Sentence for tax fraud ‘too lenient’

2009-08-26 00:00

THE state has appealed to the high court in Pietermaritzburg to increase a non-custodial sentence imposed on a Durban-based former medical doctor, Imran Hassim (41), who pleaded guilty in August last year to 13 counts of VAT and income tax fraud totalling R3,9 million.

Durban regional magistrate Fariedha Mohammed imposed a 10-year suspended jail sentence on Hassim on condition that he does not commit similar offences, repaid the SA Revenue Service (SARS) a total of R1,5 million in instalments by the end of May this year, and performs 1 000 hours of community service at a hospital dealing with HIV in Durban.

State advocate Meera Naidu submitted to judges Pete Koen and Anton van Zyl that the sentence failed to take into account a number of aggravating factors. “Lenient sentences definitely create the impression that the game is worth the candle,” she said.

She pointed out that two counts of income tax fraud, each involving more than R500 000, attract a prescribed minimum sentence of 15 years’ imprisonment for a first offender.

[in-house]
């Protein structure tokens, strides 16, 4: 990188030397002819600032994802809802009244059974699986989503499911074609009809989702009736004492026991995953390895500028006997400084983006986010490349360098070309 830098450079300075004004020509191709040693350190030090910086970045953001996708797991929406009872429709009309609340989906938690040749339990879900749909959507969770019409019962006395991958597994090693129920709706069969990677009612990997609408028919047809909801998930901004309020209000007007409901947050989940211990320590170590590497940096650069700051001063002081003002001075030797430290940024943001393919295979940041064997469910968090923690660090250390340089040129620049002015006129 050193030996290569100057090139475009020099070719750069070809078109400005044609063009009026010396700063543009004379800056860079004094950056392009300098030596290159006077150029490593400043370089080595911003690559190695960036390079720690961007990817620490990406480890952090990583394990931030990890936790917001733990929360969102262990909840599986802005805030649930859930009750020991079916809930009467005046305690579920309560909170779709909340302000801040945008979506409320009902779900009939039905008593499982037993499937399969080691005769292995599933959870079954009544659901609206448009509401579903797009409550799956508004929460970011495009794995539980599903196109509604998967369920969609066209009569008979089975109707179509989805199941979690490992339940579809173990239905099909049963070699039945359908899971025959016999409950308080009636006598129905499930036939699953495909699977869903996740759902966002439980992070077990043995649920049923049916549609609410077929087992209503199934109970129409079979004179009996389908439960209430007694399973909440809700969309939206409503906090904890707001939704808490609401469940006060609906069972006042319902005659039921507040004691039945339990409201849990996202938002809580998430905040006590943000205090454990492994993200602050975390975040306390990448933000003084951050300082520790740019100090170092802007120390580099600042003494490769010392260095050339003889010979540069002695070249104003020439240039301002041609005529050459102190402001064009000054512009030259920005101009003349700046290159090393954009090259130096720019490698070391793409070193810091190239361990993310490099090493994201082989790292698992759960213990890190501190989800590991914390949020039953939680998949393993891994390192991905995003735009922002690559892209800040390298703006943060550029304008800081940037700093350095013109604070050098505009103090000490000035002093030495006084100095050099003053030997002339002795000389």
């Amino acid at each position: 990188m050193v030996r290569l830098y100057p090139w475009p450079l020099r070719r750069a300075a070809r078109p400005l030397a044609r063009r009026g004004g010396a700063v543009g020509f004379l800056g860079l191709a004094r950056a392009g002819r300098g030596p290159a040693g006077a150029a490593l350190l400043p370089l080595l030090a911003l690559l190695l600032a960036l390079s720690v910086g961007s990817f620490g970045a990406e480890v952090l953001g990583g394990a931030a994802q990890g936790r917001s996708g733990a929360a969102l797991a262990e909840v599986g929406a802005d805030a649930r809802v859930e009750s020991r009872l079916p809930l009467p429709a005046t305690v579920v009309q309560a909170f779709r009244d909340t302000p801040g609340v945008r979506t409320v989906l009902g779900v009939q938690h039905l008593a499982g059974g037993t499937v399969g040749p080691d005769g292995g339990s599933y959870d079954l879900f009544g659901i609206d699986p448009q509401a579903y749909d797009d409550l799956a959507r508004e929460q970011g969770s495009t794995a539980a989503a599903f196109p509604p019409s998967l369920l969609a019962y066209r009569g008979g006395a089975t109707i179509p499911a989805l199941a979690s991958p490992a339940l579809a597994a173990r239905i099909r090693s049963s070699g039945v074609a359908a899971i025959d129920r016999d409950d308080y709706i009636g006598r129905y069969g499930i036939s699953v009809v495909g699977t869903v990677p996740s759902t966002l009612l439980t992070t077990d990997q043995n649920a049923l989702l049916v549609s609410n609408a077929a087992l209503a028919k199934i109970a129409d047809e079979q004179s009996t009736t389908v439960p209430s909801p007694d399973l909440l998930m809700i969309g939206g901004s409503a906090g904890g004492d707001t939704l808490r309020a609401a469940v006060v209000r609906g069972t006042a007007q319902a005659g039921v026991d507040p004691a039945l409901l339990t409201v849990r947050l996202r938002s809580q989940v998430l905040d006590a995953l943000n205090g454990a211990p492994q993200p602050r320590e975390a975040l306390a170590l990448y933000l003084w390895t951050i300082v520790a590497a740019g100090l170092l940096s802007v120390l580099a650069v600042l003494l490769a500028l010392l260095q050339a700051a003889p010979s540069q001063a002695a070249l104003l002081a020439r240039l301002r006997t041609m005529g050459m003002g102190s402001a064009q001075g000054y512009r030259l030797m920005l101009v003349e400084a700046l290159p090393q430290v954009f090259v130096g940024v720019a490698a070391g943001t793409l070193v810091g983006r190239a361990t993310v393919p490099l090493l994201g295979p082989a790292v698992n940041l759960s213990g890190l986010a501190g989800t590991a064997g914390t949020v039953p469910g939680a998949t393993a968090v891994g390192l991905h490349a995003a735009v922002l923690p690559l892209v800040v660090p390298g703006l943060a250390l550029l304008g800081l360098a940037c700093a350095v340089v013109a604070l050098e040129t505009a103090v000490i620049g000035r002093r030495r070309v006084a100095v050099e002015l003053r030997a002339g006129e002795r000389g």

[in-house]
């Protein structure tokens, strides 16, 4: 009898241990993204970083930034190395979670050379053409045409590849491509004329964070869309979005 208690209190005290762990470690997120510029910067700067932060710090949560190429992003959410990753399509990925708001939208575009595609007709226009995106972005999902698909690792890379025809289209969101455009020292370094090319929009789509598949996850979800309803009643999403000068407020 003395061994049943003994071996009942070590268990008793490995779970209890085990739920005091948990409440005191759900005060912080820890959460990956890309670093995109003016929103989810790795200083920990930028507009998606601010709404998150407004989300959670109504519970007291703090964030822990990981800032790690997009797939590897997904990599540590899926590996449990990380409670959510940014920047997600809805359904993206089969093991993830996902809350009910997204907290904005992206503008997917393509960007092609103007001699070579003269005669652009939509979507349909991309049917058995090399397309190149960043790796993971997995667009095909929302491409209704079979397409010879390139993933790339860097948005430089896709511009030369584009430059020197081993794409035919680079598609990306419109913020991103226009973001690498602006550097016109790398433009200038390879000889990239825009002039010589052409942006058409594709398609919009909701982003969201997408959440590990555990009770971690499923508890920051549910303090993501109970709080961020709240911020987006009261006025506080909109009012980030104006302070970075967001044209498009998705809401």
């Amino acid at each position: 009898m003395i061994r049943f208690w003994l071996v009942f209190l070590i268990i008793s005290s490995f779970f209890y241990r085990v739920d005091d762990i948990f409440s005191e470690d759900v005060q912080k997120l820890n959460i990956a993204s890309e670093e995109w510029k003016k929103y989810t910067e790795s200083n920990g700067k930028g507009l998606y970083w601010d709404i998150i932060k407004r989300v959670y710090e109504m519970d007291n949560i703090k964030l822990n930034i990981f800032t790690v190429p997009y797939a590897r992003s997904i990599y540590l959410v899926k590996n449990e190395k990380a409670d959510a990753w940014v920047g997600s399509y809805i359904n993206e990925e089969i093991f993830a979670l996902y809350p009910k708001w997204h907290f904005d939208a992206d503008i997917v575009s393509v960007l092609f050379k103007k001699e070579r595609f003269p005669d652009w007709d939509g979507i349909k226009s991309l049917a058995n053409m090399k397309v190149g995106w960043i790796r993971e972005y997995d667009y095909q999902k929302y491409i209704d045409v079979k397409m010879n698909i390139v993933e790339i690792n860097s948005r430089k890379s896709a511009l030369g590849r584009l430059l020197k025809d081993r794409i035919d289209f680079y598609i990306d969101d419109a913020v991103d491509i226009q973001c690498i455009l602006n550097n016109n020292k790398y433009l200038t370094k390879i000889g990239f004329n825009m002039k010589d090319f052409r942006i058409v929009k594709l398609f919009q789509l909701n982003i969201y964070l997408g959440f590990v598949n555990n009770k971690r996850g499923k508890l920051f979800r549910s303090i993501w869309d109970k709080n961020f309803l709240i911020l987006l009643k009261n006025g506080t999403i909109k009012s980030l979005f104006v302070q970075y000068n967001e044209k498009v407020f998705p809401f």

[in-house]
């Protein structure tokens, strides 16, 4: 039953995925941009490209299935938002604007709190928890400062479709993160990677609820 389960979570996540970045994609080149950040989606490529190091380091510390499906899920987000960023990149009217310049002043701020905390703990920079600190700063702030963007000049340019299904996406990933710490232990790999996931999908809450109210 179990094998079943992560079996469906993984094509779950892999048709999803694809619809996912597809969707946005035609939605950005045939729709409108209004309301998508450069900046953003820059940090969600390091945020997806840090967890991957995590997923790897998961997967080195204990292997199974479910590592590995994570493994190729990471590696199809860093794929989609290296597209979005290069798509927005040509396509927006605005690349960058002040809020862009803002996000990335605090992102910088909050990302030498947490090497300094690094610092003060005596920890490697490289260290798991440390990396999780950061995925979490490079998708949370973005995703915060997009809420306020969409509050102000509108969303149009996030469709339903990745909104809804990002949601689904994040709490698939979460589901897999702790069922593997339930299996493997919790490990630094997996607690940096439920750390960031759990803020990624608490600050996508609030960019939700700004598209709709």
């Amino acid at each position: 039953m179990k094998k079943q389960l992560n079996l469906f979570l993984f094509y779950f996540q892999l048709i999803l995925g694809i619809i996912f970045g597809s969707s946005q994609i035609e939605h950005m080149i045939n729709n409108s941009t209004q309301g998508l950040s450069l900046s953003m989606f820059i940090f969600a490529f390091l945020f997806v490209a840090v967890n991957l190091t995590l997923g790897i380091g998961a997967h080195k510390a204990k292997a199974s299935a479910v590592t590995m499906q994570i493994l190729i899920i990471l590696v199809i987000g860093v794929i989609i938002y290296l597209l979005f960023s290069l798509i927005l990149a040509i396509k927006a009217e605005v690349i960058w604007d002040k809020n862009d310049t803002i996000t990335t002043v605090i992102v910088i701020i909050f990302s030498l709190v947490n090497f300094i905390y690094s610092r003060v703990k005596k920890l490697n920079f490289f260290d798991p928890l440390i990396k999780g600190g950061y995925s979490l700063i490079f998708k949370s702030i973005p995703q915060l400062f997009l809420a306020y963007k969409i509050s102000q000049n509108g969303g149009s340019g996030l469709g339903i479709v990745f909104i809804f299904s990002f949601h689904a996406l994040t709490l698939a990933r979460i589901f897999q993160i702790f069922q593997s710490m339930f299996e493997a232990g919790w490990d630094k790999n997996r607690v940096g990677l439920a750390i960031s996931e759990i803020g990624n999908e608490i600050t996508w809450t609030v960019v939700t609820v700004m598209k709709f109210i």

But Mohammed found compelling and substantial circumstances justifying the imposition of less.

Advocate Tar Aboobaker SC, representing Hassim, argued that the sentence is a just one and should not be altered.

He submitted that Hassim has suffered as a result of the negative publicity he received, was forced to close his practice and was bankrupted when SARS attached his bank accounts and other assets in a bid to recover money from him.

He is obliged to live his life “under the cloud” for having been convicted of dishonesty.

The court also heard that Hassim is seriously ill with a heart condition and other ailments.

Naidu said the R1,5 million the court ordered Hassim to pay back is not even half of the total amount involved in the fraud he committed. She said the ailments are treatable in jail.

She submitted that Hassim admitted his guilt only in the face of overwhelming evidence, and that he apparently committed the offences out of greed and not need.

Naidu urged the court to take into account that Hassim’s earnings over the 22 months in which he committed the fraud by “meticulously” filling out inaccurate information on his tax returns would have been around R10 million.

Judgment has been reserved.

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